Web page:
UNCERTAINTY about the future of councils still subject to mergers in the Hunter could continue into the next decade, and Paul Toole still won’t talk about it.
Unless the Baird government moves fast to secure outstanding mergers across the state, elections for the new local government areas may be delayed until 2018 or even 2020.
The Office of Local Government has written to councils that have not yet been merged telling them that unless they are amalgamated by the end of this month, elections could not be held until March 2018.
But if the new councils are not created before August 2017, the Office of Local Government said elections could not be held before September 2019 – or, to prevent overlap with the 2019 state election, “it may be preferable to combine these elections with the next ordinary local government elections in September 2020”.
The Office of Local Government's communication is on the advice of the NSW Electoral Commission.
However, to add to the confusing scenario, the Office of Local Government also said on Tuesday that councils still subject to merger proposals “will need to have an election date set” – likely in September next year – if a merger decision is not made by April.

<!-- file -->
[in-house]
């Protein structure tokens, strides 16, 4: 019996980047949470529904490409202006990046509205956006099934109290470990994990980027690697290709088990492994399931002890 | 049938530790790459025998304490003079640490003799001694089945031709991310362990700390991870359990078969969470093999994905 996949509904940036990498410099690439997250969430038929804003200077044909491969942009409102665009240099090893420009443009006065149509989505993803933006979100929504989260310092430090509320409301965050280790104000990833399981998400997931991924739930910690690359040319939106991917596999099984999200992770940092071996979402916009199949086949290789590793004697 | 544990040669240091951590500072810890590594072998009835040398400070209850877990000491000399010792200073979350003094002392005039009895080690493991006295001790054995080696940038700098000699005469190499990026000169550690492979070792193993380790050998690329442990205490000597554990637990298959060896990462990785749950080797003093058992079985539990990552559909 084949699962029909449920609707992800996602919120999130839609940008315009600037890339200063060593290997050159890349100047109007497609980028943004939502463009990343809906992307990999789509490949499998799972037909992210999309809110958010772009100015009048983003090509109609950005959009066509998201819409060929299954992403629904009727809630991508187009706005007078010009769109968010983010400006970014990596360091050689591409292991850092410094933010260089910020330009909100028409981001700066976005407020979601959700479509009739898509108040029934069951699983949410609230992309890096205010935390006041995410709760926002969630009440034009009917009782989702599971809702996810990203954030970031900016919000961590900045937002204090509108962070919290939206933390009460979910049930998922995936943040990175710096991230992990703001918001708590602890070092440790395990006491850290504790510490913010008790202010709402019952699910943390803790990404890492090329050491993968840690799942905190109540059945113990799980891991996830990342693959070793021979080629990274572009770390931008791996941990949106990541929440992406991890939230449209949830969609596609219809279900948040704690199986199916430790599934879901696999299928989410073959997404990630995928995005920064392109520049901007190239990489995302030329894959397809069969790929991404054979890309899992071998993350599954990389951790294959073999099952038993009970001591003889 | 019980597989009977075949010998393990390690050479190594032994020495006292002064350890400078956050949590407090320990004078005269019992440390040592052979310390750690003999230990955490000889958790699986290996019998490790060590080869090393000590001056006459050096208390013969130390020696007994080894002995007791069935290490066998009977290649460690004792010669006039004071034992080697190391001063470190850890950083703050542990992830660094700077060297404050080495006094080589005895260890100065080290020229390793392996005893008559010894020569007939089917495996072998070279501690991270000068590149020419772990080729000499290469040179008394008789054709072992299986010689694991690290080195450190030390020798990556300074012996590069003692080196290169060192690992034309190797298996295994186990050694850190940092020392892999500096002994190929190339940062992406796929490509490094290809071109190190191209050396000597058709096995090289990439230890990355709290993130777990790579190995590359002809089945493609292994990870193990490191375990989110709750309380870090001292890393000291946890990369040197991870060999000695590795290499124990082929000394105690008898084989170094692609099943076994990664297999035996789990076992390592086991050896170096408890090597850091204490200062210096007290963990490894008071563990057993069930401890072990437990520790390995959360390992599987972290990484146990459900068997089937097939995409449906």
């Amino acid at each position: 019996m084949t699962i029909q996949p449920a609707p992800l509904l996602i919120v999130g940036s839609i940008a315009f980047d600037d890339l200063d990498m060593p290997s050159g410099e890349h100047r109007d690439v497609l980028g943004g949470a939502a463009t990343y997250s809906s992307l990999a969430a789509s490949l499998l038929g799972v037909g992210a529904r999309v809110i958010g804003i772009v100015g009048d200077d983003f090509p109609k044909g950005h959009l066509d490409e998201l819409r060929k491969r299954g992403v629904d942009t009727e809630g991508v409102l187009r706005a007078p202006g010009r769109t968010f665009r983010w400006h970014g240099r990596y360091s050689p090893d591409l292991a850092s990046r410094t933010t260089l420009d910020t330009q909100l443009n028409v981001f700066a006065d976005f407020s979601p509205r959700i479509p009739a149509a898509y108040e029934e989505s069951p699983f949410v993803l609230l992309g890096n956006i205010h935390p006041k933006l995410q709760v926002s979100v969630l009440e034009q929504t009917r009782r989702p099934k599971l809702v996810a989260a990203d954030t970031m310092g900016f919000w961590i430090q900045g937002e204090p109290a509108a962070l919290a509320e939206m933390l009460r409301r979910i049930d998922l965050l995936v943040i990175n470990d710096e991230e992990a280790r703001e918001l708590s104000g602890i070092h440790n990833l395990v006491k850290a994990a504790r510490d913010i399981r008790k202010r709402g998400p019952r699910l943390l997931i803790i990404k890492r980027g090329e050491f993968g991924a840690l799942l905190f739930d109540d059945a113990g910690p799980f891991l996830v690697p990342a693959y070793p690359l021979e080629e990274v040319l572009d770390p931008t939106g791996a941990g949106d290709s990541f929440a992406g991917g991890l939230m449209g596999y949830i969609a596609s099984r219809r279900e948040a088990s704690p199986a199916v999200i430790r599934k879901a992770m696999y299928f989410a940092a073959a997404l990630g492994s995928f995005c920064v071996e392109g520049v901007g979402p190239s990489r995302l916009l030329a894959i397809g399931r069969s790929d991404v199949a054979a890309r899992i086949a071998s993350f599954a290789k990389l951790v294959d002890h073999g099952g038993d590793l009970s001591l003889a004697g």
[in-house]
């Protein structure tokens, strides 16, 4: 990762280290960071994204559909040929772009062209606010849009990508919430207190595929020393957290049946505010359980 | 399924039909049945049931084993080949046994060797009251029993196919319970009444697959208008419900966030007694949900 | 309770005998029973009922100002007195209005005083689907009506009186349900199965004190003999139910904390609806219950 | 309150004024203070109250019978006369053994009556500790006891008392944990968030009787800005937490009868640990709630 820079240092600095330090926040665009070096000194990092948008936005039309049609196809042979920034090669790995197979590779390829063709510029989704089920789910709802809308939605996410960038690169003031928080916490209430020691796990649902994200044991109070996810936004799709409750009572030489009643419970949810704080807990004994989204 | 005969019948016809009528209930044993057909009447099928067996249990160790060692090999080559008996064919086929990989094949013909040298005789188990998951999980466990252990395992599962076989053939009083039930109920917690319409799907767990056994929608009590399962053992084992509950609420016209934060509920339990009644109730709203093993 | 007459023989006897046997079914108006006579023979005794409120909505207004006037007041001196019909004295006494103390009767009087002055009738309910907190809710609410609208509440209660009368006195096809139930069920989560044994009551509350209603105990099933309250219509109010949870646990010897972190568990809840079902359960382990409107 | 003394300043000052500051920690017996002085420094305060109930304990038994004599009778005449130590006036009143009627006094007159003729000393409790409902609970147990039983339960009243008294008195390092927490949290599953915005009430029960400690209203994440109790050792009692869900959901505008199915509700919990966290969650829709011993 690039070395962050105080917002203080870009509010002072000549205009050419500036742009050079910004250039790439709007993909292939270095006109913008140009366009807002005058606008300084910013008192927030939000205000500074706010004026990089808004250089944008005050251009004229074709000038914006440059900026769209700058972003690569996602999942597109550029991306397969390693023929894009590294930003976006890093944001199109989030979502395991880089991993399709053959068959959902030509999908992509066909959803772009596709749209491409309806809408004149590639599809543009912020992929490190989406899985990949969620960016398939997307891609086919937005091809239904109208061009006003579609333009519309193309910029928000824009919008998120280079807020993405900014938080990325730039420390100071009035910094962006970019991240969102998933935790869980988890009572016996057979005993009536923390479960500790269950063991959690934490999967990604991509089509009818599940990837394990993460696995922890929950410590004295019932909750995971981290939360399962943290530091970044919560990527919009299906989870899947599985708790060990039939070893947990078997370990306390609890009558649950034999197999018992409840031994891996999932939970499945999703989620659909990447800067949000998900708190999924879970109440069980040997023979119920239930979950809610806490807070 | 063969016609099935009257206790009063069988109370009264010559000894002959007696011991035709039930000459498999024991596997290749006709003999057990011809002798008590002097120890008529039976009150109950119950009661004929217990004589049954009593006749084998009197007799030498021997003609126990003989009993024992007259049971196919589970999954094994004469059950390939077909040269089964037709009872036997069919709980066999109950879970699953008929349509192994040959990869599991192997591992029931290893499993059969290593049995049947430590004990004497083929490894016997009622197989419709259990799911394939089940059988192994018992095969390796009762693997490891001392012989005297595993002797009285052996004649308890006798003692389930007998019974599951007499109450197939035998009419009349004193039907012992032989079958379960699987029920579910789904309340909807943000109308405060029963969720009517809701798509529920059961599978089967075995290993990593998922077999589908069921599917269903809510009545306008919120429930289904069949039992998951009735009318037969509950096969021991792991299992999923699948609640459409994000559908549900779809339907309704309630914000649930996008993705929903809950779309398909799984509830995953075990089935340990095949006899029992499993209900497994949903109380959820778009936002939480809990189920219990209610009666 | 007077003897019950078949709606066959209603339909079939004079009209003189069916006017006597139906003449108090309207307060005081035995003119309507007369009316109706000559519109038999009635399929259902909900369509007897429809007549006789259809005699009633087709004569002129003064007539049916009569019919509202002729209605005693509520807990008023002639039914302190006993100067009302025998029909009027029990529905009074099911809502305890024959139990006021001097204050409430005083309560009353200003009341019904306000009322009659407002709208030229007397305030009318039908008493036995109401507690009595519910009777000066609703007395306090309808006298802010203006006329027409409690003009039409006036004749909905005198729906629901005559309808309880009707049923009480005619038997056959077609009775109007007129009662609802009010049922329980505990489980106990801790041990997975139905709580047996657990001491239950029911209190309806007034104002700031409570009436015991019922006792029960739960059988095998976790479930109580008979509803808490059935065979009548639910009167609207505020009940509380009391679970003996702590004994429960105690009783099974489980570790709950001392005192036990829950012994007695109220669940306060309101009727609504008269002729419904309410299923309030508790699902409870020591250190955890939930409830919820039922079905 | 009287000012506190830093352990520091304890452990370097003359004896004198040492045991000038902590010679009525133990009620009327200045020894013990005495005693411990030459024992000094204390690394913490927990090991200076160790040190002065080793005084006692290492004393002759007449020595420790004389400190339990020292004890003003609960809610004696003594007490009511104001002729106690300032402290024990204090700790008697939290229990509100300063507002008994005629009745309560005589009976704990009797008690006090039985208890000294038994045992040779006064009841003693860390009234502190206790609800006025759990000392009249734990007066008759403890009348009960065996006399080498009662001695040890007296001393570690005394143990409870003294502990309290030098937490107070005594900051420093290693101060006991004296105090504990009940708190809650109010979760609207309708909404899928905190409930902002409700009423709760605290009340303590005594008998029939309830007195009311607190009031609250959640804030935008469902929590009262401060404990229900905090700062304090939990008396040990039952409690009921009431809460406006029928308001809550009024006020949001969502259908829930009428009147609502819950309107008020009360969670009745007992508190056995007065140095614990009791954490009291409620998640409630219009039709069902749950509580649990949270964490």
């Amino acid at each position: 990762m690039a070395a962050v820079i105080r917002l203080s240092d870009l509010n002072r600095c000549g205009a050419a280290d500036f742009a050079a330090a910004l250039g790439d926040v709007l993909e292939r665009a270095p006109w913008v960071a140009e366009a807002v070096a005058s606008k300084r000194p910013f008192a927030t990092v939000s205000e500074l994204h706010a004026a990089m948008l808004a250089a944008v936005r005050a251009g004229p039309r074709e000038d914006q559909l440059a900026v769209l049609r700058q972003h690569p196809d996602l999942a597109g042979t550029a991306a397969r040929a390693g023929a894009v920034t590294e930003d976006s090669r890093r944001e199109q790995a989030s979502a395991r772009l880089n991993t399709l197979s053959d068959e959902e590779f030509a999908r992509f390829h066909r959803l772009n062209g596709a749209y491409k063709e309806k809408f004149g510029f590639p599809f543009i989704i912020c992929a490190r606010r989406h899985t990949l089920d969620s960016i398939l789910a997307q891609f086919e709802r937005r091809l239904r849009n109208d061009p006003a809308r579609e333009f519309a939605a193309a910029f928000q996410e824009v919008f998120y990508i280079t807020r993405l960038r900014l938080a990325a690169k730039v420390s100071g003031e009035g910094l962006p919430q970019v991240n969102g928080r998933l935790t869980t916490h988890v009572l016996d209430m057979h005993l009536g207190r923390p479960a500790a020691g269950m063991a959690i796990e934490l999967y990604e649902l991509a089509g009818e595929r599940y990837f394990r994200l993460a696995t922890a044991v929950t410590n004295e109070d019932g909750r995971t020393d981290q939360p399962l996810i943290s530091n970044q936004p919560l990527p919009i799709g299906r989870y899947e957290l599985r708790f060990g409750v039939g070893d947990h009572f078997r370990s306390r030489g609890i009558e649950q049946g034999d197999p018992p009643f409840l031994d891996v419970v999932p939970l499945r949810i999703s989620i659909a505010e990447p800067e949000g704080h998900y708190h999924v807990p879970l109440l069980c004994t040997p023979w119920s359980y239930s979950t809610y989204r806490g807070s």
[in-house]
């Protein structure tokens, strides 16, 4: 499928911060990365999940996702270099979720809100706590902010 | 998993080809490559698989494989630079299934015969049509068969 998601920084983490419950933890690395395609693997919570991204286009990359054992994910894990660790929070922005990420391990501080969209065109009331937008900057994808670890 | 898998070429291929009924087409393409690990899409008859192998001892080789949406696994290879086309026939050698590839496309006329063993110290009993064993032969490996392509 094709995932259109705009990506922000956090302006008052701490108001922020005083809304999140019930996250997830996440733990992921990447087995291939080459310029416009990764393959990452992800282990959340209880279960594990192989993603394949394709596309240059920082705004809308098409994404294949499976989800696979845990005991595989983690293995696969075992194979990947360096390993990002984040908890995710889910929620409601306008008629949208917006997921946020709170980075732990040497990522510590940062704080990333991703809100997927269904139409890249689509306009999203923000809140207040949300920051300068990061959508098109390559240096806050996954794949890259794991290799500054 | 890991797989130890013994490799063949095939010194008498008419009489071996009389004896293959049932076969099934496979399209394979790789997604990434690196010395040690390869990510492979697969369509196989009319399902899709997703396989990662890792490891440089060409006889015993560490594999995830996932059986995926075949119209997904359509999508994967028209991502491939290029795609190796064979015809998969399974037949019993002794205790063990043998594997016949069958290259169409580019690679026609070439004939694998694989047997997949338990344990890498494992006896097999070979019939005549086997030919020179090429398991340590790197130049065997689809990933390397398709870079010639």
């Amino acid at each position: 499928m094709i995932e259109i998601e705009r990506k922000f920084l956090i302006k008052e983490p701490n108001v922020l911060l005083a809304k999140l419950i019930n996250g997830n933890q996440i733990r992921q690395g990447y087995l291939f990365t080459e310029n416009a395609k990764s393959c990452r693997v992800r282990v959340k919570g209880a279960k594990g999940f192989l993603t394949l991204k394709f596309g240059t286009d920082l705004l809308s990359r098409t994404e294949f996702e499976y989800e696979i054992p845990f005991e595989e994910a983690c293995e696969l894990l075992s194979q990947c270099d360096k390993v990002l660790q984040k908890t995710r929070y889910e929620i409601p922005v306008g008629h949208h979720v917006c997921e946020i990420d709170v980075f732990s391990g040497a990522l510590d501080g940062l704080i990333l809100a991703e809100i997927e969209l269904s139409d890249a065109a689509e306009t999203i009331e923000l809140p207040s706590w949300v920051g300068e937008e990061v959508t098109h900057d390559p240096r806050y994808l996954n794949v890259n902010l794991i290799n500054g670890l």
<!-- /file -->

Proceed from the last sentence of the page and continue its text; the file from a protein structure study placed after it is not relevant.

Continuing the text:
That would seem to suggest the councils would have elections based on their existing boundaries, though neither the Electoral Commisison or the Office of Local Government could confirm that.
And Mr Toole refused to offer any comment on the situation in the Hunter. On Tuesday a spokesman repeated the same line – that he is “considering all the proposals following the receipt of all the Delegate’s reports and comments from the Boundaries Commission” – that his office has been offering for months.
“The NSW Government is keen for elections for new councils to occur as soon as possible,” he said in a statement.
“Elections for new councils already proclaimed will occur in September 2017.
“The Commission is working hard to ensure everything is ready for elections for the 20 new councils next September,” Mr Toole said.
“The Government’s preference for any additional newly-created councils is to also hold elections next September.”
Critics of the Baird Government's council merger agenda seized on the delays as evidence of a chaotic process.
“They say the delay will ‘reduce the potential for voter confusion and additional cost’, but I wouldn't be worrying too much about voter confusion,” the president of Local Government NSW, Keith Rhoades, said on Tuesday.
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